The headlines of record-crushing heat in the Northern Hemisphere began in June and haven’t stopped midway through August. Scores of locations on every continent north of the equator have witnessed their hottest weather in recorded history.
Even with the peak of summer having passed, several locations in western North America notched their highest temperatures on record last week. They included Calgary in western Canada and Glacier National Park in Montana, where the temperature touched the century mark for the first time in 70 years of records.
A weather station in Idaho soared to a torrid 119 degrees (48.3 Celsius) last week. While it requires verification, it would mark the state’s highest temperature ever measured.
Maps and charts really help tell the story of the incredible heat this summer and place it in historical perspective. Here are seven of the most compelling:
1. Record heat, day by day, May through July
The remarkable coverage of both record-challenging and record-breaking heat is shown in this animated map which illustrates how many locations around the planet were coping with exceptionally hot weather every single day.
Few areas were left untouched by the heat which spread around the planet. Some areas, like the western United States, Japan and Scandinavia, were hit repeatedly.
2. The hottest May-through-July on record in the Lower 48 states
The contiguous United States witnessed its hottest May on record, passing the previous mark set during the Dust Bowl. But it was July, which ranked 10th hottest, which delivered some of the most remarkable heat extremes.
California endured its hottest July on record. The scorching weather created ideal wildfire conditions, and blazes have since consumed about 750,000 acres. Death Valley’s average July temperature of 108.1 degrees (42.3 Celsius) represented the hottest monthly reading ever measured on the planet.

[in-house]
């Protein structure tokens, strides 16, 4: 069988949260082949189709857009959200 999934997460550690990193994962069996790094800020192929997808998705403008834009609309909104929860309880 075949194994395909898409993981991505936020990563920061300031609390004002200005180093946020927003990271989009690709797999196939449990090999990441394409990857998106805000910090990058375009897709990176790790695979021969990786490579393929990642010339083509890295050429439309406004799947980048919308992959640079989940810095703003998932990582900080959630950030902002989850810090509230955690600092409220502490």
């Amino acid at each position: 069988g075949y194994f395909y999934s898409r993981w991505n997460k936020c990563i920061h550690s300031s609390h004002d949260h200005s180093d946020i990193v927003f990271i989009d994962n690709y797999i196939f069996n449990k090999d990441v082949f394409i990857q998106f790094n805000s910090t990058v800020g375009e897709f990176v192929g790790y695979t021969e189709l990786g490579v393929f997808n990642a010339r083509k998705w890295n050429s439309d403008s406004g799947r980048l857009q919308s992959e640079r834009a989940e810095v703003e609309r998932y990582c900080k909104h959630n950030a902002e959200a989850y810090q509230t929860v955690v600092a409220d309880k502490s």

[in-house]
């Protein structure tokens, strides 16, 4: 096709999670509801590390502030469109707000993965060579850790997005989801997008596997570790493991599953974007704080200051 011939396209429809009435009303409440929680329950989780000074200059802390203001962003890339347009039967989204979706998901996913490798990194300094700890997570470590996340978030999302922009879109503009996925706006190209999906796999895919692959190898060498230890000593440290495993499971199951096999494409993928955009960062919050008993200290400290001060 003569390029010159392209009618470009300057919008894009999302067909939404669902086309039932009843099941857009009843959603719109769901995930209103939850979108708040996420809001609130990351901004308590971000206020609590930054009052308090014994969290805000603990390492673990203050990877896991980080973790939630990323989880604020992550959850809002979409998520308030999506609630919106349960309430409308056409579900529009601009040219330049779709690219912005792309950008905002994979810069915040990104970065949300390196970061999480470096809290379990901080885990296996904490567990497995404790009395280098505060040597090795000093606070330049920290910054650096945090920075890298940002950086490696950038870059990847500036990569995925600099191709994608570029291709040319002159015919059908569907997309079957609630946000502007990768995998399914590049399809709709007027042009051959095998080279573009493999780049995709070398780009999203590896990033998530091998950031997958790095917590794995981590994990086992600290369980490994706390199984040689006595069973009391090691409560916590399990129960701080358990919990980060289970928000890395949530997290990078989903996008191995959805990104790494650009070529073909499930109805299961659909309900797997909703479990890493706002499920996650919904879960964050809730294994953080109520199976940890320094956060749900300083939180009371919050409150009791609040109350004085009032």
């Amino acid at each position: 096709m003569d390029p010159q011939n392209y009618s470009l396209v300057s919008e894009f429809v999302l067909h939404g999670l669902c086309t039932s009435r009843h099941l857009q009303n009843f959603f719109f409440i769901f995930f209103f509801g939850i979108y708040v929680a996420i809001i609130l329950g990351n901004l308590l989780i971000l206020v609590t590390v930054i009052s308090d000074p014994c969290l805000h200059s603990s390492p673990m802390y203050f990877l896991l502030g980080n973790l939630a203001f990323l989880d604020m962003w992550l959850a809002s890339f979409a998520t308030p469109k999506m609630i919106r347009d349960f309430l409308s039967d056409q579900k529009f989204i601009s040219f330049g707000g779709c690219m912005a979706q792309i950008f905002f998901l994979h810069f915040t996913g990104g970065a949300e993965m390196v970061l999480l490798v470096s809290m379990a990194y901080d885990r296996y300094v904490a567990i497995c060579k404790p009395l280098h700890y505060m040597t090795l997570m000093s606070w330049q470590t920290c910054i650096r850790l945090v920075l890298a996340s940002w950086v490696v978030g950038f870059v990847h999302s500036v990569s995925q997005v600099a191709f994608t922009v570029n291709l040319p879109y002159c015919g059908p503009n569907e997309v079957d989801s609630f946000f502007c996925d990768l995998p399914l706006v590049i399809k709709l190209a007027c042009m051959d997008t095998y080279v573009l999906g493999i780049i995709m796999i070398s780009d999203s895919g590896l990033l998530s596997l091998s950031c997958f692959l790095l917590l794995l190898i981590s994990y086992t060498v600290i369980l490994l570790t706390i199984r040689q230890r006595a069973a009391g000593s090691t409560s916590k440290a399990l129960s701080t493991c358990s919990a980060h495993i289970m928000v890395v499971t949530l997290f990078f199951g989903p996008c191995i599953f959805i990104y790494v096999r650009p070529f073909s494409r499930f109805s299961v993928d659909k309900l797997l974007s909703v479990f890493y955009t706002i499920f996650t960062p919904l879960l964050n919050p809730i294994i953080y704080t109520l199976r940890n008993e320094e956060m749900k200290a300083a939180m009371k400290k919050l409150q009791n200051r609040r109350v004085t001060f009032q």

In early July, the weather station at the University of California at Los Angeles, which has kept measurements since 1933, posted an all-time high of 111 degrees (43.9 degrees Celsius).
San Diego has seen astonishing warmth, including a record 16-day streak with highs of at least 83 degrees (28.3 Celsius) that just ended and an ongoing 21-day streak in which its low temperature hasn’t fallen below 70 (21.1 Celsius).
The historic warmth has transformed the normally cool ocean temperatures off the San Diego coast to ostensibly bath water in early August. The water temperature at Scripps Pier broke its previous record high mark set in July 1931 four times, most recently climbing to 79.5 degrees (26.4 Celsius) on Aug. 9.
3. The hottest May-through-July on record in Europe
A number of major cities in Europe have witnessed all-time high temperature records since July, including Lisbon, Shannon, Glasgow, Copenhagen and Berlin.
The heat has intensified rare instances of drought in parts of the United Kingdom, which experienced its driest first half of the summer on record.
“This was a heat wave on top of long-term warming,” tweeted Robert Rohde, a climate scientist at Berkeley Earth, a nonprofit group that analyzes temperatures. “However, if the recent rate of warming continues, then by 2040 a typical summer in Europe might be just as warm as 2018 has been.”